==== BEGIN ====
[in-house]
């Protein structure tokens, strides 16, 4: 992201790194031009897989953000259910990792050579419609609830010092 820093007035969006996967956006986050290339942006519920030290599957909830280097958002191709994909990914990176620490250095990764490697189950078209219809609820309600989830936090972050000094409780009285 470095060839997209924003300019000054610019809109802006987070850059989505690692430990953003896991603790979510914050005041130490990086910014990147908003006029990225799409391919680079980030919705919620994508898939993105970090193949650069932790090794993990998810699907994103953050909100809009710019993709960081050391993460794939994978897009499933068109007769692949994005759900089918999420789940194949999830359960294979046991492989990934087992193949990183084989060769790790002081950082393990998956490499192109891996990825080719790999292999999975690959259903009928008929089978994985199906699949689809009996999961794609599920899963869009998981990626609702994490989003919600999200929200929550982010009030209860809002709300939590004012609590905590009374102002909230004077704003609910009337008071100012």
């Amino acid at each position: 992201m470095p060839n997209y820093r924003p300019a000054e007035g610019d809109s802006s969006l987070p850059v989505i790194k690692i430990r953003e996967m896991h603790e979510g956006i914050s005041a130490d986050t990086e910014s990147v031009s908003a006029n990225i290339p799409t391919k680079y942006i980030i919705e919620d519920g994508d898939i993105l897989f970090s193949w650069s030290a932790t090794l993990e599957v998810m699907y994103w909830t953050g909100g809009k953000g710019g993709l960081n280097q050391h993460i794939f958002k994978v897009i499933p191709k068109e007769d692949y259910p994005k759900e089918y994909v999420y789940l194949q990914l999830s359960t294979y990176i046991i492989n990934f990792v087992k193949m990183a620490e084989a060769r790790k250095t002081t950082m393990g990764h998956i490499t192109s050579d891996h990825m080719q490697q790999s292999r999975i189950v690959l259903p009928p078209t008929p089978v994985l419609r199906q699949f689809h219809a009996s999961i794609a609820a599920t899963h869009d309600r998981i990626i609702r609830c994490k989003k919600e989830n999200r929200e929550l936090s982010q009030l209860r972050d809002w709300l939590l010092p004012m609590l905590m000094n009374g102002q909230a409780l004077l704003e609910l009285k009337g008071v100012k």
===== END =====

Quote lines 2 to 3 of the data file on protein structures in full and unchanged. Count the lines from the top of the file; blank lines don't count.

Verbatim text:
């Protein structure tokens, strides 16, 4: 992201790194031009897989953000259910990792050579419609609830010092 820093007035969006996967956006986050290339942006519920030290599957909830280097958002191709994909990914990176620490250095990764490697189950078209219809609820309600989830936090972050000094409780009285 470095060839997209924003300019000054610019809109802006987070850059989505690692430990953003896991603790979510914050005041130490990086910014990147908003006029990225799409391919680079980030919705919620994508898939993105970090193949650069932790090794993990998810699907994103953050909100809009710019993709960081050391993460794939994978897009499933068109007769692949994005759900089918999420789940194949999830359960294979046991492989990934087992193949990183084989060769790790002081950082393990998956490499192109891996990825080719790999292999999975690959259903009928008929089978994985199906699949689809009996999961794609599920899963869009998981990626609702994490989003919600999200929200929550982010009030209860809002709300939590004012609590905590009374102002909230004077704003609910009337008071100012």
């Amino acid at each position: 992201m470095p060839n997209y820093r924003p300019a000054e007035g610019d809109s802006s969006l987070p850059v989505i790194k690692i430990r953003e996967m896991h603790e979510g956006i914050s005041a130490d986050t990086e910014s990147v031009s908003a006029n990225i290339p799409t391919k680079y942006i980030i919705e919620d519920g994508d898939i993105l897989f970090s193949w650069s030290a932790t090794l993990e599957v998810m699907y994103w909830t953050g909100g809009k953000g710019g993709l960081n280097q050391h993460i794939f958002k994978v897009i499933p191709k068109e007769d692949y259910p994005k759900e089918y994909v999420y789940l194949q990914l999830s359960t294979y990176i046991i492989n990934f990792v087992k193949m990183a620490e084989a060769r790790k250095t002081t950082m393990g990764h998956i490499t192109s050579d891996h990825m080719q490697q790999s292999r999975i189950v690959l259903p009928p078209t008929p089978v994985l419609r199906q699949f689809h219809a009996s999961i794609a609820a599920t899963h869009d309600r998981i990626i609702r609830c994490k989003k919600e989830n999200r929200e929550l936090s982010q009030l209860r972050d809002w709300l939590l010092p004012m609590l905590m000094n009374g102002q909230a409780l004077l704003e609910l009285k009337g008071v100012k």